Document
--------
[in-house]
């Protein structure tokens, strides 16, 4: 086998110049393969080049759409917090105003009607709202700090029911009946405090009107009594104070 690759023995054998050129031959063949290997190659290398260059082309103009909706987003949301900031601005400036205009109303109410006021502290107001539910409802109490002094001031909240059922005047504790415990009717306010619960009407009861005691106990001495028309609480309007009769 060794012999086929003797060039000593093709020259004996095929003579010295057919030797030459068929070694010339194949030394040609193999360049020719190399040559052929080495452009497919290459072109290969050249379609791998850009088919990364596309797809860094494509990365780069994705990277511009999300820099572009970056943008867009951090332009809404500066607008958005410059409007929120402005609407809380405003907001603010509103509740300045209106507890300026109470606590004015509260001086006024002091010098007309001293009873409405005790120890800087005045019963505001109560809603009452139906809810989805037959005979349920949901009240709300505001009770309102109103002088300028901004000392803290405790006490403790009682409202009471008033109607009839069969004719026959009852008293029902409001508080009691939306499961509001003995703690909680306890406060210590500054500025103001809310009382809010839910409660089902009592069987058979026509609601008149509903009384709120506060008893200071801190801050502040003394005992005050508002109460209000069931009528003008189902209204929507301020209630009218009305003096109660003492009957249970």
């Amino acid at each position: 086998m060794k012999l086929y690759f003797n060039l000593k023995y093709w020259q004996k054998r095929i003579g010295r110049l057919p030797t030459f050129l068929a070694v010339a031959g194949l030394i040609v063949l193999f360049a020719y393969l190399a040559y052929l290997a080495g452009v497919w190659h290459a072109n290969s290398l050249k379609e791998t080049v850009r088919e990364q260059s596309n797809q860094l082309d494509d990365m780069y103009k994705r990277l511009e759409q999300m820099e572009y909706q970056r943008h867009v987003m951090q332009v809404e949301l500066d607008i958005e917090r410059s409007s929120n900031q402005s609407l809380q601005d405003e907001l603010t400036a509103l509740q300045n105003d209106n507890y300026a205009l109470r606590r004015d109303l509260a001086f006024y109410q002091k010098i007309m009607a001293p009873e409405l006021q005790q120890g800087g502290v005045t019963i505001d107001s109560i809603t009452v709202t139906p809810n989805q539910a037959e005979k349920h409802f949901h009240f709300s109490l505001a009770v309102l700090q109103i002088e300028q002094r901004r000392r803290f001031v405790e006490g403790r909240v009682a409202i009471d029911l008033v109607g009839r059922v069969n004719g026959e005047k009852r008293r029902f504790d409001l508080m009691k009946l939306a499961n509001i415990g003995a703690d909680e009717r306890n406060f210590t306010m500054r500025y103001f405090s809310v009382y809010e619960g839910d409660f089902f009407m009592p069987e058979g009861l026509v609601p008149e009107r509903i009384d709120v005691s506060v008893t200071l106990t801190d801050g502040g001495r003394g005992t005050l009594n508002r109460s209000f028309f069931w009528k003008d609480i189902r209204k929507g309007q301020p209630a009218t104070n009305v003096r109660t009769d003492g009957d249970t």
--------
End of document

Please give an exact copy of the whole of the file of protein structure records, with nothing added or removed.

[in-house]
């Protein structure tokens, strides 16, 4: 086998110049393969080049759409917090105003009607709202700090029911009946405090009107009594104070 690759023995054998050129031959063949290997190659290398260059082309103009909706987003949301900031601005400036205009109303109410006021502290107001539910409802109490002094001031909240059922005047504790415990009717306010619960009407009861005691106990001495028309609480309007009769 060794012999086929003797060039000593093709020259004996095929003579010295057919030797030459068929070694010339194949030394040609193999360049020719190399040559052929080495452009497919290459072109290969050249379609791998850009088919990364596309797809860094494509990365780069994705990277511009999300820099572009970056943008867009951090332009809404500066607008958005410059409007929120402005609407809380405003907001603010509103509740300045209106507890300026109470606590004015509260001086006024002091010098007309001293009873409405005790120890800087005045019963505001109560809603009452139906809810989805037959005979349920949901009240709300505001009770309102109103002088300028901004000392803290405790006490403790009682409202009471008033109607009839069969004719026959009852008293029902409001508080009691939306499961509001003995703690909680306890406060210590500054500025103001809310009382809010839910409660089902009592069987058979026509609601008149509903009384709120506060008893200071801190801050502040003394005992005050508002109460209000069931009528003008189902209204929507301020209630009218009305003096109660003492009957249970």
């Amino acid at each position: 086998m060794k012999l086929y690759f003797n060039l000593k023995y093709w020259q004996k054998r095929i003579g010295r110049l057919p030797t030459f050129l068929a070694v010339a031959g194949l030394i040609v063949l193999f360049a020719y393969l190399a040559y052929l290997a080495g452009v497919w190659h290459a072109n290969s290398l050249k379609e791998t080049v850009r088919e990364q260059s596309n797809q860094l082309d494509d990365m780069y103009k994705r990277l511009e759409q999300m820099e572009y909706q970056r943008h867009v987003m951090q332009v809404e949301l500066d607008i958005e917090r410059s409007s929120n900031q402005s609407l809380q601005d405003e907001l603010t400036a509103l509740q300045n105003d209106n507890y300026a205009l109470r606590r004015d109303l509260a001086f006024y109410q002091k010098i007309m009607a001293p009873e409405l006021q005790q120890g800087g502290v005045t019963i505001d107001s109560i809603t009452v709202t139906p809810n989805q539910a037959e005979k349920h409802f949901h009240f709300s109490l505001a009770v309102l700090q109103i002088e300028q002094r901004r000392r803290f001031v405790e006490g403790r909240v009682a409202i009471d029911l008033v109607g009839r059922v069969n004719g026959e005047k009852r008293r029902f504790d409001l508080m009691k009946l939306a499961n509001i415990g003995a703690d909680e009717r306890n406060f210590t306010m500054r500025y103001f405090s809310v009382y809010e619960g839910d409660f089902f009407m009592p069987e058979g009861l026509v609601p008149e009107r509903i009384d709120v005691s506060v008893t200071l106990t801190d801050g502040g001495r003394g005992t005050l009594n508002r109460s209000f028309f069931w009528k003008d609480i189902r209204k929507g309007q301020p209630a009218t104070n009305v003096r109660t009769d003492g009957d249970t």